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What You Need to Know about Measles – Dr. Allison Nied

By Allison J. Nied, MD, FAAP | Pediatrics

What You Need to Know about Measles

In light of the recent outbreaks in the United States, measles has become a hot topic of conversation. There are heated debates between parents of children vulnerable to this extremely contagious infectious disease and those who choose not to vaccinate. Given the possibility of serious complications, it is understandable why parents are concerned about measles.

Let’s get the facts. Measles (rubeola) is caused by a virus and is one of the most communicable of all infectious diseases. It is transmitted through the air. Symptoms include high fever, cough, runny nose, conjunctivitis (pink eye), white spots in the mouth, and skin rash. Most people with measles experience sensitivity to light, known as photophobia. The rash consists of red spots that start on the face and spread towards the hands and feet. People with measles are contagious for 4 days before the rash develops and 4 days after it starts. It usually takes 7-18 days to get the symptoms after you have been exposed to measles. Children with measles typically look very ill.

Although the symptoms of measles may not sound different from many viral illnesses, serious complications are more common with measles then most viral illnesses. As with other viral illnesses, measles can be associated with bacterial superinfections such as ear infections and pneumonia. One in 1000 cases of measles is complicated by acute encephalitis (brain swelling) which can cause permanent brain damage or death. Although most people who contract measles recover, 1-3 per 1000 cases in the United States are fatal. The serious complications are typically worse in those under 5 years of age and in anyone who is immunocompromised.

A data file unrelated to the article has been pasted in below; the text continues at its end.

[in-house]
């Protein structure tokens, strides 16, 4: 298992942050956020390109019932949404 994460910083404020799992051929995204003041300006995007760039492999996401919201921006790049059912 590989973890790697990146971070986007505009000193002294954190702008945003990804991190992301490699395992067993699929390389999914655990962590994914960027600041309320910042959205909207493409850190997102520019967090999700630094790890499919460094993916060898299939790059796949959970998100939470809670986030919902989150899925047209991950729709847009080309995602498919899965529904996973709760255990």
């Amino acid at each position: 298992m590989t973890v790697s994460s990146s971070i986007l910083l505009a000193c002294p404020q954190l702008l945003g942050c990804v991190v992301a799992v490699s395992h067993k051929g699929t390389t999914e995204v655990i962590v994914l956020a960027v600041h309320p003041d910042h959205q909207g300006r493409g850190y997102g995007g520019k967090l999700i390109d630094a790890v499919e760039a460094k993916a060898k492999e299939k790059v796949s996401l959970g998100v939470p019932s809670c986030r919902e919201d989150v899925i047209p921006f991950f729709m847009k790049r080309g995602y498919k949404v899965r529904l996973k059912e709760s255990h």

The best way to prevent measles is through immunization by the MMR (measles mumps rubella) vaccination. The vaccine was licensed in the United States in 1963 and resulted in a 99% decrease in measles cases. From 2001-2011 there were approximately 60 cases of measles diagnosed annually in the United States. As of February 27, 2015 there have been 170 cases this year. Cases have been reported in 17 states and Washington DC. 89% of the cases are associated with 4 outbreaks. The majority of people who contract measles are unvaccinated. In 2014 there were 644 cases in the US. 81% of these cases were in unvaccinated people. Only 5% of cases occurred in patients who received 2 or more MMR vaccines.

What you need to know about the MMR vaccine:

  1. The first MMR vaccine is recommended by the Academy of Pediatrics between 12 and 18 months of age.
  2. The MMR vaccine can be given as young as 6 months of age when a patient is at increased risk of contracting measles because of international travel or a local outbreak.
  3. A booster dose of MMR is typically given between 4 and 6 years of age but can be given at any age, 28 days or more after the first dose.
  4. If you are planning any travel via plane or train with a child over the age of 6 months who has not yet received the MMR vaccine, you may want to discuss this with your child’s pediatrician.
  5. Numerous well designed studies have discredited claims linking MMR vaccine to autism.
  6. The initial article that made this connection was published by the British medical journal Lancet, in 1998 and has since been retracted. The leading author, Andrew Wakefield was charged with falsification of data and is barred from practicing medicine in the UK.

At this point in time, there are no outbreaks in our area. The CDC continues to post updates on their website ( However, remember, with global travel an everyday occurrence, measles is just a plane ride away.